This PPG was initiated in 1998 in response to a RFA for "Human Immunology Centers of Excellence" and has a well-defined, central focus on the mechanisms of antigen presentation and T cell recognition in human autoimmune diseases, in particular multiple sclerosis (MS) and type 1 diabetes (T1D). Antigen presentation is an integral component of every autoimmune disease process and thus represents an important scientific and clinical problem. The six investigators who come together in this PPG have highly complementary areas of expertise and have formed a cohesive, multidisciplinary program under the guidance of the Program Director. During the present funding period this group has been highly productive, documented by numerous joint publications that have had a significant impact on the field. The overarching hypothesis is that the development and progression of autoimmune diseases are controlled by specialized populations of antigen presenting cells that serve distinct roles in tolerance induction versus propagation of autoimmunity. There are four major themes that connect the individual projects of this PPG. A previously unrecognized population of lymph node stromal cells with functional similarities to thymic medullary epithelial cells induces peripheral tolerance by expression of a wide variety of peripheral tissue antigens, and the biology of this cell population and potential therapeutic applications will be investigated (Projects 1 &2). The role of self-reactive B cells as efficient antigen presenting cells for T cells with the same specificity will be examined in a new mouse model that resembles a severe subtype of MS. New technologies, including a nanowell technique for functional definition of B cell populations at a single cell level and fluorescent self-antigen tetramers, will be used to define the functional properties of self-reactive B cells in patients with MS and T1D (Projects 3 &4). Particular emphasis will be placed on definition of the antigen presentation mechanisms responsible for T cell differentiation into regulatory and effector T cell subsets (Projects 1-3) and on characterization of the unique recognition and signaling properties of self-reactive T cells isolated from patients with MS and T1D (Projects 1 &4). During the past two funding cycles, the program has already had an impact on the development of therapeutics, and the areas of investigation for the next funding period offer a significant number of new opportunities.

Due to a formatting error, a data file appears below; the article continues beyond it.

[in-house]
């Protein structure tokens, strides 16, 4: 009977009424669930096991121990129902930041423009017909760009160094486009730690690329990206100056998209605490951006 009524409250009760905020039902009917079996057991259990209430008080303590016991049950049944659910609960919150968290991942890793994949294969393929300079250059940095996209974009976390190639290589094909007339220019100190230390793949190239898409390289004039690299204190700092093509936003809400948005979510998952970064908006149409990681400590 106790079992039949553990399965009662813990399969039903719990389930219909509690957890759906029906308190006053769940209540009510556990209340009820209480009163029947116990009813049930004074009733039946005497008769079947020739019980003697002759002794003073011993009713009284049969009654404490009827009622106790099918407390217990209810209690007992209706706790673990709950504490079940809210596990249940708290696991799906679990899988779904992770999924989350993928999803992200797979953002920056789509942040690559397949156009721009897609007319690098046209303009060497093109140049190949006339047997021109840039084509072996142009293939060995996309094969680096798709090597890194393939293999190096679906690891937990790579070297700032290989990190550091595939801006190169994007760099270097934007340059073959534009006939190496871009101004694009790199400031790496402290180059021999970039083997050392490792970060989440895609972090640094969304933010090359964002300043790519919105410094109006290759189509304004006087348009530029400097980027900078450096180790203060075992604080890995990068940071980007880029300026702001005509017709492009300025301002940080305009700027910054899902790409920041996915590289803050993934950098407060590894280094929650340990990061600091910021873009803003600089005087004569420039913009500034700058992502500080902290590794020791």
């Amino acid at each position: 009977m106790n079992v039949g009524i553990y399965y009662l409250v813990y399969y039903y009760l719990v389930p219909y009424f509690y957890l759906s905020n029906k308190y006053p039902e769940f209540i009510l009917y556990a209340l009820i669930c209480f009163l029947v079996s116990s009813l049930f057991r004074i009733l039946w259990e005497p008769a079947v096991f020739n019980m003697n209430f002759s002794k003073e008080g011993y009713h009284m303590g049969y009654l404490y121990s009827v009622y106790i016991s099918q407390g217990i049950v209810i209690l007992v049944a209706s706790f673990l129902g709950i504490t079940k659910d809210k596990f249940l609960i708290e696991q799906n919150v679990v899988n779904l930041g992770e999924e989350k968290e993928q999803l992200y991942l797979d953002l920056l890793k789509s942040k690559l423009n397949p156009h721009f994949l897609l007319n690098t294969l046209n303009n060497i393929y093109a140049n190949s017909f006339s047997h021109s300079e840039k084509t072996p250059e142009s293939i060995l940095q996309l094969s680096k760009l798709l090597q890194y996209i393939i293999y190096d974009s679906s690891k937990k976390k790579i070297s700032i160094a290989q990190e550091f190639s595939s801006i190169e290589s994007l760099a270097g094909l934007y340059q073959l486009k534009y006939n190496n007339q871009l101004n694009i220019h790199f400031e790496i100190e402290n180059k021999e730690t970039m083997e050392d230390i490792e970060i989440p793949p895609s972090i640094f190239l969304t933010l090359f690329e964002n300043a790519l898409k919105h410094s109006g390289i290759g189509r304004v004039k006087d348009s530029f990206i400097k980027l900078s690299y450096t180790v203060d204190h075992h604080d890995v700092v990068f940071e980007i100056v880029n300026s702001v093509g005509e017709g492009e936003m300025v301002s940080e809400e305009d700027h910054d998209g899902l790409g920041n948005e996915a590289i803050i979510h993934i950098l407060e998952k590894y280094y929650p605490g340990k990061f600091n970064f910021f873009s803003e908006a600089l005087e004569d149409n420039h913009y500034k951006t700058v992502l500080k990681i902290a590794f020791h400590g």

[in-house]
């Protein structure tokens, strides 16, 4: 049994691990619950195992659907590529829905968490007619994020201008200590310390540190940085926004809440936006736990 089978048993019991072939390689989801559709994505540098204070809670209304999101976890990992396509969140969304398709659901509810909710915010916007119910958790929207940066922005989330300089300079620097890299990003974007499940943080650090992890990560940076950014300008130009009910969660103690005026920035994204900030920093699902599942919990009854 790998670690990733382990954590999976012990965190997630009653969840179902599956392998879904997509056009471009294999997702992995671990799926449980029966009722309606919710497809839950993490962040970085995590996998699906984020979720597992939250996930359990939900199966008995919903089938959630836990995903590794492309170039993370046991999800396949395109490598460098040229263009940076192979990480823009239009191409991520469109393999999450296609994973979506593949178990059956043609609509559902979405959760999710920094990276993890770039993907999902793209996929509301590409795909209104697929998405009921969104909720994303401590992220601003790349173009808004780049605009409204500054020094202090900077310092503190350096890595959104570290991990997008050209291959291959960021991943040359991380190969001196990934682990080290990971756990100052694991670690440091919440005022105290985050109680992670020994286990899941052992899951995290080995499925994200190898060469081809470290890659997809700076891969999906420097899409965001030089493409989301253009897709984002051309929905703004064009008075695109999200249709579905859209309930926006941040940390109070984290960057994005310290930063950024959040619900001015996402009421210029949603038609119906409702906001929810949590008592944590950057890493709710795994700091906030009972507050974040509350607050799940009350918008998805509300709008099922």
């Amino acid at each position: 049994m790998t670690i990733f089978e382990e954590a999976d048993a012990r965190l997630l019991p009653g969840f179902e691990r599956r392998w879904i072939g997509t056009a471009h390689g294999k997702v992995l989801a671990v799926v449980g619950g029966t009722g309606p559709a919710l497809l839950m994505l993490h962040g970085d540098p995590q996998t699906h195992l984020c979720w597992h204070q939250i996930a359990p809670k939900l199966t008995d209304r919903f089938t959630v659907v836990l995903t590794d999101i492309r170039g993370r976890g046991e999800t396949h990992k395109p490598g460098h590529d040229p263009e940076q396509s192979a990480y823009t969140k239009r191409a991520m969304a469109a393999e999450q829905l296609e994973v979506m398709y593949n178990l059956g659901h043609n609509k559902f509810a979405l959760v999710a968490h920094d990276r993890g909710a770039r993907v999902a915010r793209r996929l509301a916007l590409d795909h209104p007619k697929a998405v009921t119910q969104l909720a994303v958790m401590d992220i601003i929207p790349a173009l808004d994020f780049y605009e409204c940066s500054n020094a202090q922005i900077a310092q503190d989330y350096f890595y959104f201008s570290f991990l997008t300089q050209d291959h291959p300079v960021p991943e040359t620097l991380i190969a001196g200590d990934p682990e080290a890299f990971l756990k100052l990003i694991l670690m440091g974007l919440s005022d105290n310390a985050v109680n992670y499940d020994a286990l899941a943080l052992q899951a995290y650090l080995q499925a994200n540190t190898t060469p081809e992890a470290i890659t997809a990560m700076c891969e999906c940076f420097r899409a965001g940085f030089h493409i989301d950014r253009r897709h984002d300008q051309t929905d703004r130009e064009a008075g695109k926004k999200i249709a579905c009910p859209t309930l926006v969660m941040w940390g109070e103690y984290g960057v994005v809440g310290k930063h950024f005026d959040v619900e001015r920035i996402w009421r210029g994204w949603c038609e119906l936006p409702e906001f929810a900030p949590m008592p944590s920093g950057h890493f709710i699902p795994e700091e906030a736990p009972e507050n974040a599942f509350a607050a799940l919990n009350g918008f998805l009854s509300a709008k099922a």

National Institute of Health (NIH)
National Institute of Allergy and Infectious Diseases (NIAID)
Research Program Projects (P01)
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Special Emphasis Panel (ZAI1-SR-I (S2))
Program Officer
Esch, Thomas R
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Dana-Farber Cancer Institute
United States
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Farh, Kyle Kai-How; Marson, Alexander; Zhu, Jiang et al. (2015) Genetic and epigenetic fine mapping of causal autoimmune disease variants. Nature 518:337-43
Fletcher, Anne L; Elman, Jessica S; Astarita, Jillian et al. (2014) Lymph node fibroblastic reticular cell transplants show robust therapeutic efficacy in high-mortality murine sepsis. Sci Transl Med 6:249ra109
Stern, Joel N H; Yaari, Gur; Vander Heiden, Jason A et al. (2014) B cells populating the multiple sclerosis brain mature in the draining cervical lymph nodes. Sci Transl Med 6:248ra107
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